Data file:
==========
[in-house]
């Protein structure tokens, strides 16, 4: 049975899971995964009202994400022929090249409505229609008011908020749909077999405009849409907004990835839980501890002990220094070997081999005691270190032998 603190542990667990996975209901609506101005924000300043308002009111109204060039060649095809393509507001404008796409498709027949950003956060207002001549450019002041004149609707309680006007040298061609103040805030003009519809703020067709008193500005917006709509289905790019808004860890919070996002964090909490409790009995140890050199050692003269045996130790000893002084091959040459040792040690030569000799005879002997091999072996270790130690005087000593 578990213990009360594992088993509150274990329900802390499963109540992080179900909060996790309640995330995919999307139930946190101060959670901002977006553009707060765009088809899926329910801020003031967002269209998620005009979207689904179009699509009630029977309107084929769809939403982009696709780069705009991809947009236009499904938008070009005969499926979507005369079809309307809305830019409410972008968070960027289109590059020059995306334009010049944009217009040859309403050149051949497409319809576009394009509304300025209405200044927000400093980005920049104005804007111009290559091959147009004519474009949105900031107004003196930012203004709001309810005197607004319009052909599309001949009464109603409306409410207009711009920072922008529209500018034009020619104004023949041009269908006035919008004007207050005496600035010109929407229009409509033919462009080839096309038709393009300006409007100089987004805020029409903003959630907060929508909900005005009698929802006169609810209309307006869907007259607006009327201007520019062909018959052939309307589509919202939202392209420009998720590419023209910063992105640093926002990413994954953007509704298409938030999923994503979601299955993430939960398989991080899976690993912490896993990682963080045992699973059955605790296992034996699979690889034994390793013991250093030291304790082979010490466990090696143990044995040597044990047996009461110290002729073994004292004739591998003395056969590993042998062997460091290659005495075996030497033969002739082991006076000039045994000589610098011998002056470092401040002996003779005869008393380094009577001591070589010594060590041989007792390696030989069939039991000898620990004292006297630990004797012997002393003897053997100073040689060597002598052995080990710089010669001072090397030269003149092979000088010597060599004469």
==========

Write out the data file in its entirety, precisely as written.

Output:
[in-house]
């Protein structure tokens, strides 16, 4: 049975899971995964009202994400022929090249409505229609008011908020749909077999405009849409907004990835839980501890002990220094070997081999005691270190032998 603190542990667990996975209901609506101005924000300043308002009111109204060039060649095809393509507001404008796409498709027949950003956060207002001549450019002041004149609707309680006007040298061609103040805030003009519809703020067709008193500005917006709509289905790019808004860890919070996002964090909490409790009995140890050199050692003269045996130790000893002084091959040459040792040690030569000799005879002997091999072996270790130690005087000593 578990213990009360594992088993509150274990329900802390499963109540992080179900909060996790309640995330995919999307139930946190101060959670901002977006553009707060765009088809899926329910801020003031967002269209998620005009979207689904179009699509009630029977309107084929769809939403982009696709780069705009991809947009236009499904938008070009005969499926979507005369079809309307809305830019409410972008968070960027289109590059020059995306334009010049944009217009040859309403050149051949497409319809576009394009509304300025209405200044927000400093980005920049104005804007111009290559091959147009004519474009949105900031107004003196930012203004709001309810005197607004319009052909599309001949009464109603409306409410207009711009920072922008529209500018034009020619104004023949041009269908006035919008004007207050005496600035010109929407229009409509033919462009080839096309038709393009300006409007100089987004805020029409903003959630907060929508909900005005009698929802006169609810209309307006869907007259607006009327201007520019062909018959052939309307589509919202939202392209420009998720590419023209910063992105640093926002990413994954953007509704298409938030999923994503979601299955993430939960398989991080899976690993912490896993990682963080045992699973059955605790296992034996699979690889034994390793013991250093030291304790082979010490466990090696143990044995040597044990047996009461110290002729073994004292004739591998003395056969590993042998062997460091290659005495075996030497033969002739082991006076000039045994000589610098011998002056470092401040002996003779005869008393380094009577001591070589010594060590041989007792390696030989069939039991000898620990004292006297630990004797012997002393003897053997100073040689060597002598052995080990710089010669001072090397030269003149092979000088010597060599004469």